It’s day 4 of Shoes Week and we are going to start learning to walk in higher-than-normal heels. We all want to look awesome in our wedding heels, yes? Seriously, high heels can look heavenly with your dress and make your legs look better than you knew. There’s may be only one problem if you are typically a “low heel” person: walking in them!
Don’t worry. Just as you can break in your shoes, you can “break in” yourself. You can gradually get accustomed to the height of the heel with a few easy steps. (No pun intended!). Start your break-in period with a heel that is slightly higher than most of your shoes; and gradually work up to the bridal shoe.
Step 1: Get used to the idea of heels.
If you normally wear flats, your first step will be not to step at all, but to stand. Develop your “high-heel legs” by slipping on your bridal shoes in front of a mirror (so you can admire those legs and get a view of how great you look), turning to the right and left. Practice various postures, standing with your legs together and progressively further apart until they are shoulder-width. When you are comfortable standing, it is time to start moving around.
Step 2: Start with baby steps.
Your first steps should be on a flat, sturdy, and uncluttered surface, so you can concentrate on the act of walking. High heels and obstacles do not mix when you are first starting out. Take a few steps with your legs close together and straight; keep your feet pointed straight ahead. For the most feminine effect, as you walk down the aisle, practice placing one foot directly in front of the other as you step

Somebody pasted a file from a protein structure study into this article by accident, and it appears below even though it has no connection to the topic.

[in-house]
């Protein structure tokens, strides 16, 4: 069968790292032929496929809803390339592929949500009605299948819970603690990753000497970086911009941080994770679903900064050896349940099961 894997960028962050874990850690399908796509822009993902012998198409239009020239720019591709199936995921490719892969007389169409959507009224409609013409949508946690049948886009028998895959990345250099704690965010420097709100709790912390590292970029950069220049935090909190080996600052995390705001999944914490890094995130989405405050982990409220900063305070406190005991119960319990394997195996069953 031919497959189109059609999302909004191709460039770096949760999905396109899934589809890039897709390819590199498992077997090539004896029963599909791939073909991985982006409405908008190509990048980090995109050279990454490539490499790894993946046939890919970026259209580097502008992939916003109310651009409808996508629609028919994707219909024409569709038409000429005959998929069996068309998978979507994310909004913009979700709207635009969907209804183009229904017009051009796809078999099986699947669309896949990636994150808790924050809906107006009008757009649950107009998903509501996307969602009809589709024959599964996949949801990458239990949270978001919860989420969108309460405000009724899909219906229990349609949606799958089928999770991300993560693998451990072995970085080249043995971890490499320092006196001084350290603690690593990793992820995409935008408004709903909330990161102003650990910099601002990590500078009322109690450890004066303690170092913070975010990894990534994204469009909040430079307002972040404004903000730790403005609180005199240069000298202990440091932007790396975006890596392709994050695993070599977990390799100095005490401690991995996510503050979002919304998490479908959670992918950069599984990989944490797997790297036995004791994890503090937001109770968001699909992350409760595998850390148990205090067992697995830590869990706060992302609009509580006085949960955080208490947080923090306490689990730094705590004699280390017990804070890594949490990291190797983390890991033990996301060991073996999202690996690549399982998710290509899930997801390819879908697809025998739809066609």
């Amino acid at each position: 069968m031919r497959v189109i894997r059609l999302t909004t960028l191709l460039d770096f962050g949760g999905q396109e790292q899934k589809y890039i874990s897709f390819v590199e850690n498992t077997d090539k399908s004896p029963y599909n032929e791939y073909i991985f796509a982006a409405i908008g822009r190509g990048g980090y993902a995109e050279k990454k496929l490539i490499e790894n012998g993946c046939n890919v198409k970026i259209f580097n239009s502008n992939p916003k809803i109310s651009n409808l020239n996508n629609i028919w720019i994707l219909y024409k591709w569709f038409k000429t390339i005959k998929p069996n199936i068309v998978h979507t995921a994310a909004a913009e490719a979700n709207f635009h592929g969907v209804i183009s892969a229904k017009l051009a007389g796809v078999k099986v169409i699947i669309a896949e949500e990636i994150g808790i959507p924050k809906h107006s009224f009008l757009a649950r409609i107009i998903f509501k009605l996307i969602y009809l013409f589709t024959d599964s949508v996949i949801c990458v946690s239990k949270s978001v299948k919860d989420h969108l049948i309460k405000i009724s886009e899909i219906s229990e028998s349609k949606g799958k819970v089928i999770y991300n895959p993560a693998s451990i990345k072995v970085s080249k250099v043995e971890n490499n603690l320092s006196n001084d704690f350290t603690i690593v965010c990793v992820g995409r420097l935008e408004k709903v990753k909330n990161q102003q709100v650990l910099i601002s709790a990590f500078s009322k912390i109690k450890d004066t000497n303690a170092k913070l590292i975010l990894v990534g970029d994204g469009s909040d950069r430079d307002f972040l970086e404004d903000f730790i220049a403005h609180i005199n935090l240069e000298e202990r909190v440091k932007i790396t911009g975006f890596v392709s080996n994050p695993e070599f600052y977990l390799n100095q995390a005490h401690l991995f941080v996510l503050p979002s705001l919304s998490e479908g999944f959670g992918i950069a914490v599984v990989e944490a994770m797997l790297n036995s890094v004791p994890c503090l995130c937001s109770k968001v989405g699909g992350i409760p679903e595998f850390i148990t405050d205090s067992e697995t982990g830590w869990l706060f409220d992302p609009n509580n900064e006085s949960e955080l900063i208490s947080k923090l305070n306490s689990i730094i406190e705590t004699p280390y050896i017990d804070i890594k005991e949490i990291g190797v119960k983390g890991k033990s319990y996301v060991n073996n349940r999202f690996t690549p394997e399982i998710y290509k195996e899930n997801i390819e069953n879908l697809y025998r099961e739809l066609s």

forward. (Think runway model.) Do this until you are comfortable with that way of walking.
Step 3: Learn how to turn.
Because your back will be “on stage” facing your guests during the ceremony, you must be able to gracefully turn before walking back down the aisle after the finale–when your groom kisses you for the first time. Depending on your ceremony, you may not need to make a full 180-degree turn; but, by practicing a full turnaround, you will be prepared for all eventualities:
Imagine it is your wedding day and you are facing the officiant. First, pivot 90 degrees, so that both feet, as well as your body, are facing your new husband, and your weight is on the leg closest to the officiant. Complete the turn by stepping toward the aisle with the foot closest to your guests. At that point, you will be facing your guests and can safely continue walking back down the aisle. If you would like visual demonstrations, study fashion models as they turn at the end of runways. A search on YouTube or other video Websites will provide several examples.
Step 4: Prepare for obstacles.
Invariably, there will be a few surprises on your wedding day that will require a bit of quick-stepping: a child will fall in your way, or you will have to move around a mess or rain puddle, for example. Avoiding these obstacles will require stepping sideways, altering your stride, or even moving backwards without stumbling. Practice these moves at various speeds until you can confidently complete them in your heels. As an added bonus, if you plan to wear the same shoes at your reception, these same motions will prepare you for the dance floor.